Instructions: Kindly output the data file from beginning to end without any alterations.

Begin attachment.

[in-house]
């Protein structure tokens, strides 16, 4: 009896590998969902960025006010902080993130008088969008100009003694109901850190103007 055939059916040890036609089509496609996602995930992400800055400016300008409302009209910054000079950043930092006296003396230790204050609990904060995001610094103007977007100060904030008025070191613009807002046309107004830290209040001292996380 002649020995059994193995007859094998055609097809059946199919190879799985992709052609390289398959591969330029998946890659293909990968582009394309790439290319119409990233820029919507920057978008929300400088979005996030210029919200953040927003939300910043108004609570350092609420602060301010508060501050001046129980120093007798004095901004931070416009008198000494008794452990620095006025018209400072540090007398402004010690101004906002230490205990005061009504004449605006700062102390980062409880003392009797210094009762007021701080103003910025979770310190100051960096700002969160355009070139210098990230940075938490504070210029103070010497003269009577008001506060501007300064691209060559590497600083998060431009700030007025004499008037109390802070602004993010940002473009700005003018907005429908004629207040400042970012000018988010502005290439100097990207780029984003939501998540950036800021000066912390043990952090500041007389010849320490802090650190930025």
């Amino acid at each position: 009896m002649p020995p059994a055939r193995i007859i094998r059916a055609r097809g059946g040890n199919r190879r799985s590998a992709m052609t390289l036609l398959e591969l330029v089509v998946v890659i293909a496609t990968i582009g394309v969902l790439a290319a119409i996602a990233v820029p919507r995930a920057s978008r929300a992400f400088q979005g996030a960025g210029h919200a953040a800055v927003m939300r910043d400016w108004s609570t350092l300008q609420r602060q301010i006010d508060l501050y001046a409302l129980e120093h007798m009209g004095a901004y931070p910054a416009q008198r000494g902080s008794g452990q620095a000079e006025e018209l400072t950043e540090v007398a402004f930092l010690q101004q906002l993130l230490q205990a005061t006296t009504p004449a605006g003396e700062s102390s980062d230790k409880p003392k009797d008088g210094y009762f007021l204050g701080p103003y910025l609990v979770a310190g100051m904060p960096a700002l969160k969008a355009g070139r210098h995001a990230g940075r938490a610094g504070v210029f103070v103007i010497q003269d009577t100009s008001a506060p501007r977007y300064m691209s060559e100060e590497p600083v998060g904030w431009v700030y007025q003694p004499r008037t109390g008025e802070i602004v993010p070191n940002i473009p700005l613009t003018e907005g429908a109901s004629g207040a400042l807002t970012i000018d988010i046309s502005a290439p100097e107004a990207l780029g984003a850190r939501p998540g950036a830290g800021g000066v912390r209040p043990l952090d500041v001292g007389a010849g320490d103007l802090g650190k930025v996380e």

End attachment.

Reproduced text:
[in-house]
């Protein structure tokens, strides 16, 4: 009896590998969902960025006010902080993130008088969008100009003694109901850190103007 055939059916040890036609089509496609996602995930992400800055400016300008409302009209910054000079950043930092006296003396230790204050609990904060995001610094103007977007100060904030008025070191613009807002046309107004830290209040001292996380 002649020995059994193995007859094998055609097809059946199919190879799985992709052609390289398959591969330029998946890659293909990968582009394309790439290319119409990233820029919507920057978008929300400088979005996030210029919200953040927003939300910043108004609570350092609420602060301010508060501050001046129980120093007798004095901004931070416009008198000494008794452990620095006025018209400072540090007398402004010690101004906002230490205990005061009504004449605006700062102390980062409880003392009797210094009762007021701080103003910025979770310190100051960096700002969160355009070139210098990230940075938490504070210029103070010497003269009577008001506060501007300064691209060559590497600083998060431009700030007025004499008037109390802070602004993010940002473009700005003018907005429908004629207040400042970012000018988010502005290439100097990207780029984003939501998540950036800021000066912390043990952090500041007389010849320490802090650190930025």
């Amino acid at each position: 009896m002649p020995p059994a055939r193995i007859i094998r059916a055609r097809g059946g040890n199919r190879r799985s590998a992709m052609t390289l036609l398959e591969l330029v089509v998946v890659i293909a496609t990968i582009g394309v969902l790439a290319a119409i996602a990233v820029p919507r995930a920057s978008r929300a992400f400088q979005g996030a960025g210029h919200a953040a800055v927003m939300r910043d400016w108004s609570t350092l300008q609420r602060q301010i006010d508060l501050y001046a409302l129980e120093h007798m009209g004095a901004y931070p910054a416009q008198r000494g902080s008794g452990q620095a000079e006025e018209l400072t950043e540090v007398a402004f930092l010690q101004q906002l993130l230490q205990a005061t006296t009504p004449a605006g003396e700062s102390s980062d230790k409880p003392k009797d008088g210094y009762f007021l204050g701080p103003y910025l609990v979770a310190g100051m904060p960096a700002l969160k969008a355009g070139r210098h995001a990230g940075r938490a610094g504070v210029f103070v103007i010497q003269d009577t100009s008001a506060p501007r977007y300064m691209s060559e100060e590497p600083v998060g904030w431009v700030y007025q003694p004499r008037t109390g008025e802070i602004v993010p070191n940002i473009p700005l613009t003018e907005g429908a109901s004629g207040a400042l807002t970012i000018d988010i046309s502005a290439p100097e107004a990207l780029g984003a850190r939501p998540g950036a830290g800021g000066v912390r209040p043990l952090d500041v001292g007389a010849g320490d103007l802090g650190k930025v996380e």